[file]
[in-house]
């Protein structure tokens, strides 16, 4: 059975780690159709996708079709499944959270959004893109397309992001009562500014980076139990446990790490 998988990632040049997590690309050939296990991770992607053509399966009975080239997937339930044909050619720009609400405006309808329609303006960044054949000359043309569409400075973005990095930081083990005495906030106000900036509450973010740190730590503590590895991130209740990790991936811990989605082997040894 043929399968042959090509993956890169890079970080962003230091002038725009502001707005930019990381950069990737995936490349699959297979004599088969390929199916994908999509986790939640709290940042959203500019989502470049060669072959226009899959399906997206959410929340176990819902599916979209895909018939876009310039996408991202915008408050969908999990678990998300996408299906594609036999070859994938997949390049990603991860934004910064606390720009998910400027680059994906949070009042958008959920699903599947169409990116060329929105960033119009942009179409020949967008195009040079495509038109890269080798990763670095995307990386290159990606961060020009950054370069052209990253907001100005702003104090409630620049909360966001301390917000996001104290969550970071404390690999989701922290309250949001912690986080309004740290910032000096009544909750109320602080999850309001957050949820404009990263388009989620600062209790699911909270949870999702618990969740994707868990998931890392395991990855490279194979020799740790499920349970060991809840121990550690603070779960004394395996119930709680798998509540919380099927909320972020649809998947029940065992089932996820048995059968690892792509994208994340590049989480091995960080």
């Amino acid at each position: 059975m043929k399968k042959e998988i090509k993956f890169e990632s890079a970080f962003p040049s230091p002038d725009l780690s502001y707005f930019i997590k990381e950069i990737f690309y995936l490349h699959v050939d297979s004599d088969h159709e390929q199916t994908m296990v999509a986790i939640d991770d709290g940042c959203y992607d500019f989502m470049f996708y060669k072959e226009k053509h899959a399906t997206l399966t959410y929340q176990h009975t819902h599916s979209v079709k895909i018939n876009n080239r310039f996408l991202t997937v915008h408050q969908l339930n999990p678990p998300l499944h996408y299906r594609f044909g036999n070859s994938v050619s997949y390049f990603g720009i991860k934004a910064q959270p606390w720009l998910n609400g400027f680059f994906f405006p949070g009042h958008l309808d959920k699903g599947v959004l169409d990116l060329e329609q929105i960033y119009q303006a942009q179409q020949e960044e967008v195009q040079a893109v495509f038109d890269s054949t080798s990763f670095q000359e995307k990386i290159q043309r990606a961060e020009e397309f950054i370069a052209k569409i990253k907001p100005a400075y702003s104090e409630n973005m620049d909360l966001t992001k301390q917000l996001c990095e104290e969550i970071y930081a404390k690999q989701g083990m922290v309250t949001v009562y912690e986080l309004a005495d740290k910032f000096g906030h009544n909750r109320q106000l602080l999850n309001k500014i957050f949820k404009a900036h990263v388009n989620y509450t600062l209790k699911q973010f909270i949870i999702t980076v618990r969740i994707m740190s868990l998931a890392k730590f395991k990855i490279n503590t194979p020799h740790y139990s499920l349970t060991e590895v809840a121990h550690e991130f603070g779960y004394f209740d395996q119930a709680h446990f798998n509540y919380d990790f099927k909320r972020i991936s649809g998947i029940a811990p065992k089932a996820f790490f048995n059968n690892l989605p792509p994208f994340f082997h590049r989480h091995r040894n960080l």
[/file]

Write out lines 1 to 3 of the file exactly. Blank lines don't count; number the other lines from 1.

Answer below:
[in-house]
């Protein structure tokens, strides 16, 4: 059975780690159709996708079709499944959270959004893109397309992001009562500014980076139990446990790490 998988990632040049997590690309050939296990991770992607053509399966009975080239997937339930044909050619720009609400405006309808329609303006960044054949000359043309569409400075973005990095930081083990005495906030106000900036509450973010740190730590503590590895991130209740990790991936811990989605082997040894 043929399968042959090509993956890169890079970080962003230091002038725009502001707005930019990381950069990737995936490349699959297979004599088969390929199916994908999509986790939640709290940042959203500019989502470049060669072959226009899959399906997206959410929340176990819902599916979209895909018939876009310039996408991202915008408050969908999990678990998300996408299906594609036999070859994938997949390049990603991860934004910064606390720009998910400027680059994906949070009042958008959920699903599947169409990116060329929105960033119009942009179409020949967008195009040079495509038109890269080798990763670095995307990386290159990606961060020009950054370069052209990253907001100005702003104090409630620049909360966001301390917000996001104290969550970071404390690999989701922290309250949001912690986080309004740290910032000096009544909750109320602080999850309001957050949820404009990263388009989620600062209790699911909270949870999702618990969740994707868990998931890392395991990855490279194979020799740790499920349970060991809840121990550690603070779960004394395996119930709680798998509540919380099927909320972020649809998947029940065992089932996820048995059968690892792509994208994340590049989480091995960080």
């Amino acid at each position: 059975m043929k399968k042959e998988i090509k993956f890169e990632s890079a970080f962003p040049s230091p002038d725009l780690s502001y707005f930019i997590k990381e950069i990737f690309y995936l490349h699959v050939d297979s004599d088969h159709e390929q199916t994908m296990v999509a986790i939640d991770d709290g940042c959203y992607d500019f989502m470049f996708y060669k072959e226009k053509h899959a399906t997206l399966t959410y929340q176990h009975t819902h599916s979209v079709k895909i018939n876009n080239r310039f996408l991202t997937v915008h408050q969908l339930n999990p678990p998300l499944h996408y299906r594609f044909g036999n070859s994938v050619s997949y390049f990603g720009i991860k934004a910064q959270p606390w720009l998910n609400g400027f680059f994906f405006p949070g009042h958008l309808d959920k699903g599947v959004l169409d990116l060329e329609q929105i960033y119009q303006a942009q179409q020949e960044e967008v195009q040079a893109v495509f038109d890269s054949t080798s990763f670095q000359e995307k990386i290159q043309r990606a961060e020009e397309f950054i370069a052209k569409i990253k907001p100005a400075y702003s104090e409630n973005m620049d909360l966001t992001k301390q917000l996001c990095e104290e969550i970071y930081a404390k690999q989701g083990m922290v309250t949001v009562y912690e986080l309004a005495d740290k910032f000096g906030h009544n909750r109320q106000l602080l999850n309001k500014i957050f949820k404009a900036h990263v388009n989620y509450t600062l209790k699911q973010f909270i949870i999702t980076v618990r969740i994707m740190s868990l998931a890392k730590f395991k990855i490279n503590t194979p020799h740790y139990s499920l349970t060991e590895v809840a121990h550690e991130f603070g779960y004394f209740d395996q119930a709680h446990f798998n509540y919380d990790f099927k909320r972020i991936s649809g998947i029940a811990p065992k089932a996820f790490f048995n059968n690892l989605p792509p994208f994340f082997h590049r989480h091995r040894n960080l």